He completed the repairs and successfully landed. When his superiors learned what he had done, they considered court martialing him, but decided against it when they realized that it was the most awesome thing they had ever heard. Thus, a career was born:
Yes, that's really him on the wing, and no, this isn't a special effect.
Feeling like that had gone pretty well, Locklear began to take up the "get out of the cockpit" thing more regularly. At the encouragement of his superiors, who felt that such death-defying antics were "good for morale," he would leave the cockpit for such to-do list items as repairing the radiator and getting a better look at some Morse code signals he'd had difficulty seeing from the cockpit.
Later on, the phenomenon of wing-walking became a Hollywood sensation, and Locklear left the Army in 1919 to repeat this stunt in several films before the law of averages decided that enough was enough and smote him once and for all: Locklear was killed while filming a stunt for a movie.
He died as he lived -- crazier than a sack full of shaved weasels.
While we at Cracked have touched on the inherent awesomeness that is hot-air ballooning here, and here, and here, can we all stop for a moment to appreciate the fact that hot-air ballooning can be just absurdly dangerous? You're going every bit as high as an airplane, but doing it in a freaking wicker basket.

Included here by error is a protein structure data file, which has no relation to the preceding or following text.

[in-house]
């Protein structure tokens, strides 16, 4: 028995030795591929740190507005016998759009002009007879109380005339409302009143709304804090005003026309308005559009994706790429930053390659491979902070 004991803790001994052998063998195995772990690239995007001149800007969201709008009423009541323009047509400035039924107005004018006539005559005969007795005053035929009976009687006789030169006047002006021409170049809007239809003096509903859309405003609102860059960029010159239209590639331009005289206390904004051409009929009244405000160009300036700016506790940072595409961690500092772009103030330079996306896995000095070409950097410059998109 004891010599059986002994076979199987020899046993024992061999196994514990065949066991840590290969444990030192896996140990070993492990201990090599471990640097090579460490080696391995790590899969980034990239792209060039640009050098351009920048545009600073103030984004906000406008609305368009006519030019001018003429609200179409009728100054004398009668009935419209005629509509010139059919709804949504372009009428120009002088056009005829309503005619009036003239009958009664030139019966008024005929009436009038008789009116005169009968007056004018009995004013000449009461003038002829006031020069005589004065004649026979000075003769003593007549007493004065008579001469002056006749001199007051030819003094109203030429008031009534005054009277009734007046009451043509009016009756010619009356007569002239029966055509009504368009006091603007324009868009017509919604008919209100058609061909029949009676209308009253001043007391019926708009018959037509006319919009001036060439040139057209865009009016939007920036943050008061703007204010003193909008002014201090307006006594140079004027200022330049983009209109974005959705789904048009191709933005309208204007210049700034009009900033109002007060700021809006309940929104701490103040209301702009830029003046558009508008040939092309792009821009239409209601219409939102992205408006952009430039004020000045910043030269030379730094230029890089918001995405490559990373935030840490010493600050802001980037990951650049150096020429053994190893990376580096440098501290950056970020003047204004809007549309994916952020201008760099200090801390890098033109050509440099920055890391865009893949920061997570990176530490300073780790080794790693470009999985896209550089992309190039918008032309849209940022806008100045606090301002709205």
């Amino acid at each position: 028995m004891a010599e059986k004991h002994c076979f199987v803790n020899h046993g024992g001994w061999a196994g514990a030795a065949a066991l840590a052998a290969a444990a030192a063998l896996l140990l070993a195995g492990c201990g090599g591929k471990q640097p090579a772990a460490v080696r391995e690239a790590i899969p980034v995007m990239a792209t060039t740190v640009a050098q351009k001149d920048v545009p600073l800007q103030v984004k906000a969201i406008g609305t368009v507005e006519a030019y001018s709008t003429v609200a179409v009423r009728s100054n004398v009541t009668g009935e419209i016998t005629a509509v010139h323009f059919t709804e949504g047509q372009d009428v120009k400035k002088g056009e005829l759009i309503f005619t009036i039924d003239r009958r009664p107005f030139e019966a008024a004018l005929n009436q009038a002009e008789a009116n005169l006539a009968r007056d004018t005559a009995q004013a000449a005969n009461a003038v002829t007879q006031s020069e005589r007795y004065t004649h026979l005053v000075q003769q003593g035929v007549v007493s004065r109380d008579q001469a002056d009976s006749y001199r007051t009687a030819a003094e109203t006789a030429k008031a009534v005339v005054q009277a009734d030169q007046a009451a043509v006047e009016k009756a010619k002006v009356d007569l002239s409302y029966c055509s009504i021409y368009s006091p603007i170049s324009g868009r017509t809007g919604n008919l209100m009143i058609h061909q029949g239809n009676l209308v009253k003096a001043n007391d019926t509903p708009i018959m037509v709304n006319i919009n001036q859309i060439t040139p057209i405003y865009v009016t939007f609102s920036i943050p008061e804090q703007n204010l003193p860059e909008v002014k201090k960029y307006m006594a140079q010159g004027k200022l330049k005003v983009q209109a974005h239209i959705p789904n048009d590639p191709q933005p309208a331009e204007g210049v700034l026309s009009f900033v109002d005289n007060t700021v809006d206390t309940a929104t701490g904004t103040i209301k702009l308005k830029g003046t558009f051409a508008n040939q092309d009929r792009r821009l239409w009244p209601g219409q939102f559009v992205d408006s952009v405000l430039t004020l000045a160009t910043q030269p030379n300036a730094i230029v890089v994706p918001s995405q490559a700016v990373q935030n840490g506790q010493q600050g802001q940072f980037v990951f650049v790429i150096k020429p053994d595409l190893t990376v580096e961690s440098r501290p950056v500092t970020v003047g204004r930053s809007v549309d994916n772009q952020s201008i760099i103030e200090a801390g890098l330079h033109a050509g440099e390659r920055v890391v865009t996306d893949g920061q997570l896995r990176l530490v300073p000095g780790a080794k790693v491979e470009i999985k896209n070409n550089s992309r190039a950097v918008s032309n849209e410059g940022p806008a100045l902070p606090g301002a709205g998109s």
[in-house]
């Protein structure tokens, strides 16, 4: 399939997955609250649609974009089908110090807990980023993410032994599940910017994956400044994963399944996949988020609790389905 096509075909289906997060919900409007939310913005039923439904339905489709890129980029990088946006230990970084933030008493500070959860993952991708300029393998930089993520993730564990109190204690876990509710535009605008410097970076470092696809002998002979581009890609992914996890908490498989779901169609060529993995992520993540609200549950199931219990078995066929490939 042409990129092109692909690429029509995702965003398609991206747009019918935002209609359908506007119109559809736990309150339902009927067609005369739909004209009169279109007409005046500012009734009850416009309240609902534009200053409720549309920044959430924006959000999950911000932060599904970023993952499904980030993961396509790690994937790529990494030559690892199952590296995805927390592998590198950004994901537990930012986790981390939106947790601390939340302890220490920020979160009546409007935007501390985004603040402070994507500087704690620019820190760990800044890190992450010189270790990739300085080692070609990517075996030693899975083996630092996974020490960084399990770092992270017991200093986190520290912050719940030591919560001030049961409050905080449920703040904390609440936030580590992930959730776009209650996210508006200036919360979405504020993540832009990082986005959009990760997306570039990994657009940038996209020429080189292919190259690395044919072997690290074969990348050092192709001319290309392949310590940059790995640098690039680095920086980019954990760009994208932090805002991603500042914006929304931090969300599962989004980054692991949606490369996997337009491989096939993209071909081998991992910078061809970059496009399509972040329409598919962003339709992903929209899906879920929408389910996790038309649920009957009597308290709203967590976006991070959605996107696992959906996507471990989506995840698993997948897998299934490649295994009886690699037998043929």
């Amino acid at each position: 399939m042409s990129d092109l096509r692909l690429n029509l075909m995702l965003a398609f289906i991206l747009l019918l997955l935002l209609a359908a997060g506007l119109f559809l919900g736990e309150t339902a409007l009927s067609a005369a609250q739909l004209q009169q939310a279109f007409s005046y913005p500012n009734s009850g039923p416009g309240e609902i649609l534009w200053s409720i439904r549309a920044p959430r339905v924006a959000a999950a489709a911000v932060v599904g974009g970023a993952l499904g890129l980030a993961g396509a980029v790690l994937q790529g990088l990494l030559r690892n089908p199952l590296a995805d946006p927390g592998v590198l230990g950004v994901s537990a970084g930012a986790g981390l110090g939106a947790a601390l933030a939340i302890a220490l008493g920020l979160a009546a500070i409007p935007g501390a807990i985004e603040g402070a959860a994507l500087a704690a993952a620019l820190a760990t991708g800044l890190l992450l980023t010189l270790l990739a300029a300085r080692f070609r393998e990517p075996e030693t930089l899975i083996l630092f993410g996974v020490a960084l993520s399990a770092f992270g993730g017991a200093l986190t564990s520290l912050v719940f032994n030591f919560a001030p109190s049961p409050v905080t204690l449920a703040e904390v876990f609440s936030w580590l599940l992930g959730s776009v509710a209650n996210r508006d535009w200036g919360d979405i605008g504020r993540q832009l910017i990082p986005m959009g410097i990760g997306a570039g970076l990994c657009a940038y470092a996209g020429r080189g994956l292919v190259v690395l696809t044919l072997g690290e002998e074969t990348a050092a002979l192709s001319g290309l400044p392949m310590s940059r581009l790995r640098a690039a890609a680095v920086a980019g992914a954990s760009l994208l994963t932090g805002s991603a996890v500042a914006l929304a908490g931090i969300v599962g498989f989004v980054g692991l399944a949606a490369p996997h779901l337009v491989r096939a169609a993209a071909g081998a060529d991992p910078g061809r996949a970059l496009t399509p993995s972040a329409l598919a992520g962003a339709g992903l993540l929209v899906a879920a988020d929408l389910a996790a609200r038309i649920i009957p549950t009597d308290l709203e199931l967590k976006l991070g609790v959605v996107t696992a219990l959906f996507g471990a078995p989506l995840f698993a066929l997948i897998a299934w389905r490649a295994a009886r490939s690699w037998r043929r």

"In the event of an emergency landing, this entire craft may be used as a coffin."
Yet, all the way back in 1804 -- a century before the Wright brothers -- the altitude record was set by a balloon at 23,000 feet. That's almost four and a half miles straight up, in a basket.
But that record would fall in 1862, when "ballooning partners" Henry Coxwell and James Glaisher set off from the awesomely named town of Wolverhampton to do some 19th century sciencey stuff. They pretty quickly cracked the barrier at 24,000 feet, and, feeling pretty good about themselves, started to get cocky.